Recently, Midtown Detroit Inc. (MDI) received a $12 million appropriation from the State of Michigan that will be used to support the Cultural Center Planning Initiative – a strategic effort to redefine the public space that connects twelve arts, cultural, and educational institutions across an 83-acre site in Midtown.
The collective goal is to strengthen the accessibility and walkability between the institutions, the surrounding community, the city, and the metro area. The vicinity will offer a beautiful series of settings that support all types of programming and diverse public art, along with updated infrastructure to address stormwater management, updated lighting, free Wi-Fi, new parking with EV charging stations, and more.
About the impetus behind the project, Sue Mosey, executive director of Midtown Detroit, Inc., says,
We have a great set of institutions that sit side-by-side that have never been connected. Each offers tremendous assets and programming and a broad demographic of visitors but until now, there has not been an intentional strategy to unite and connect all of them and offer a vibrant and thriving cultural destination.
The institutions include The Carr Center, Charles H. Wright Museum of African American History, College for Creative Studies, Detroit Historical Museum, Detroit Institute of Arts, Detroit Public Library, Hellenic Museum of Michigan, International Institute of Metropolitan Detroit, Michigan Science Center, The Scarab Club, University of Michigan and Wayne State University. Over the past year, these institutions have drawn more than 2.1 million visitors from across the country and the world.
The project – five years in the making – has required collaboration between all parties, lobbying at the state level, and many trips to Lansing. But Mosey says that all entities are aligned. “I think all parties understand that this combined collaborative vision will have a big impact on Detroit and the state of Michigan. The time is right for executing a bold visionary plan and creating a more compelling arts and culture experience for visitors and residents.”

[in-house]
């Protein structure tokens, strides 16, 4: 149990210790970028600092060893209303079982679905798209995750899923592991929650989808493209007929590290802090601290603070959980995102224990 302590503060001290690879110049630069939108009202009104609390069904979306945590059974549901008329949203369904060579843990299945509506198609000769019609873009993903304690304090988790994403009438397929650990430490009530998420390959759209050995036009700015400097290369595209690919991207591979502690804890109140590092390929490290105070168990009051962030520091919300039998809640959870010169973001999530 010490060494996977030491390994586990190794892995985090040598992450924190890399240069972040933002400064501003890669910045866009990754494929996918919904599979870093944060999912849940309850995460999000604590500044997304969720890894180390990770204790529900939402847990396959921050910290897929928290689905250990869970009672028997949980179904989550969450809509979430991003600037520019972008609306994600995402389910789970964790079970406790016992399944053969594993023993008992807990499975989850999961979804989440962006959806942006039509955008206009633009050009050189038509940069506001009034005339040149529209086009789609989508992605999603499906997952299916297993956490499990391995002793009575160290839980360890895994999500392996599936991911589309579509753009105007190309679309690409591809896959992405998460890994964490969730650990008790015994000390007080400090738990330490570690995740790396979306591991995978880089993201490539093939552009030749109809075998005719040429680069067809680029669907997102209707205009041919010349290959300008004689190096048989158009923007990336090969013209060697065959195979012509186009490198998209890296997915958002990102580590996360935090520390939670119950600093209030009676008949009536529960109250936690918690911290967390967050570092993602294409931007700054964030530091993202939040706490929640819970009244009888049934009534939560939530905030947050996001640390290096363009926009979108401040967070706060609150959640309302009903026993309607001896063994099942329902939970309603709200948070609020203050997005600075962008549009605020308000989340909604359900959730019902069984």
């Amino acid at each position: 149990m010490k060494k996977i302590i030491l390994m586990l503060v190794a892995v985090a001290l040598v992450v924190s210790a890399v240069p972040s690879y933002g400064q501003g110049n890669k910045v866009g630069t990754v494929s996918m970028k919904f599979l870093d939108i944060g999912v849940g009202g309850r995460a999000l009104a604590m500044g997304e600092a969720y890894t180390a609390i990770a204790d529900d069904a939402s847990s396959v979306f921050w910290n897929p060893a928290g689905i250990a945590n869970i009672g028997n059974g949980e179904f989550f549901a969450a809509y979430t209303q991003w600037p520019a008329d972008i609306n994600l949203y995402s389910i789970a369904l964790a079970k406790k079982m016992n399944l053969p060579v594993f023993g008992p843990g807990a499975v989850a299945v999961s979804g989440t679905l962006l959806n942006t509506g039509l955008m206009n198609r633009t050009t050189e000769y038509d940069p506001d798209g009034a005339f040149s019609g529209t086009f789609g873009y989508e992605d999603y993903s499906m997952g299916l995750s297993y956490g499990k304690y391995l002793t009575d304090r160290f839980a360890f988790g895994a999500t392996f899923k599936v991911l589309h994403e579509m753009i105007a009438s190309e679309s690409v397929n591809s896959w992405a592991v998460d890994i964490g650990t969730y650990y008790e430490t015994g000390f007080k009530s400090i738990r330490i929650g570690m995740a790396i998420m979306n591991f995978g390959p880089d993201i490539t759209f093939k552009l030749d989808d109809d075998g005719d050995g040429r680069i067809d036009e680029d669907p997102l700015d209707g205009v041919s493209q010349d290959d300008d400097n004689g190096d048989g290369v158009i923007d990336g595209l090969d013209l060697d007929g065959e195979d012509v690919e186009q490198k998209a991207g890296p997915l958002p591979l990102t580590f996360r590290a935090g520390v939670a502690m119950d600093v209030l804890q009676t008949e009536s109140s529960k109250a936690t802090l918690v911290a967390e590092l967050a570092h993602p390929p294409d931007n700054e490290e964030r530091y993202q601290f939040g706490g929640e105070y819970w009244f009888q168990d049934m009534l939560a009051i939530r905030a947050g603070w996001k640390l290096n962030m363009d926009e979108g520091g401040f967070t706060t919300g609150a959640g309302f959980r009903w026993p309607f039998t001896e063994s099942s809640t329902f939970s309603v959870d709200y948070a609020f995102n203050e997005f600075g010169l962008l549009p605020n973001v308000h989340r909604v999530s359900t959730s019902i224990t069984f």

The redesign focuses on the following main initiatives.
CREATING A PHYSICAL HUB
Currently, the area is not designed as a holistic destination, therefore visitors largely come to experience one institution at a time. The plan is to change that and position it as an arts and cultural hub.
Says Mosey, “This initiative will allow us to use the entire set of institutions to drive visitors and provide more holistic programming and services. We will be able to market this full footprint, not the singular institutions as has been done in the past.”
Shared programming between the institutions for local artists students and residents will also help facilitate this.
DIGITIZING FOR THE FUTURE
Digitizing the space will enhance and enliven the campus, which will include Wi-Fi and more.
Says Mosey, “We will offer digital activities, and digital art and the infrastructure will be designed and equipped to facilitate outside events so that entities do not have to bring in their own equipment.”
There will also be outdoor classrooms, pavilions, and spaces for outdoor engagement.
The design scheme will connect the institutions and their neighbors for a more organic experience.
“Visiting multiple institutions on foot is not intuitive,” says Mosey. “Easy access is not in place. It’s even hard to know what doors to go into. But we are looking at how to create walkways and wayfinding to facilitate a better experience. The width of streets will be reduced to increase greenspace and walkability as well.”
The project will incorporate sustainability in many ways. A team of landscape architects and environmental engineers has been secured, including Ann Arbor-based Akoaki Architecture, Agence Ter out of Paris, and Drummond Carpenter. Each of them focuses on sustainability as a priority.
Sustainability will play itself out in many ways,” says Mosey. “One tangible and immediate example is stormwater management. This area has suffered significant damage due to flooding, so this is a top priority, and we are working with the city on this already. Managing stormwater with new infrastructure and design will help mitigate flooding, but also lends to redeveloping our streets and landscaping toward sustainability overall as well.”
The first phase of the project will result in an expansion of the existing tree canopy with 136 new trees.
In closing, Mosey comments on what this redesign means to the city and its residents, saying, “We know from our research that in the last year, 30% of those who visited the cultural center were Detroit residents. We want these residents to realize a direct benefit here. We are also creating something special that will generate more visitors and repeat visits from those in metro Detroit, the state, and beyond.”
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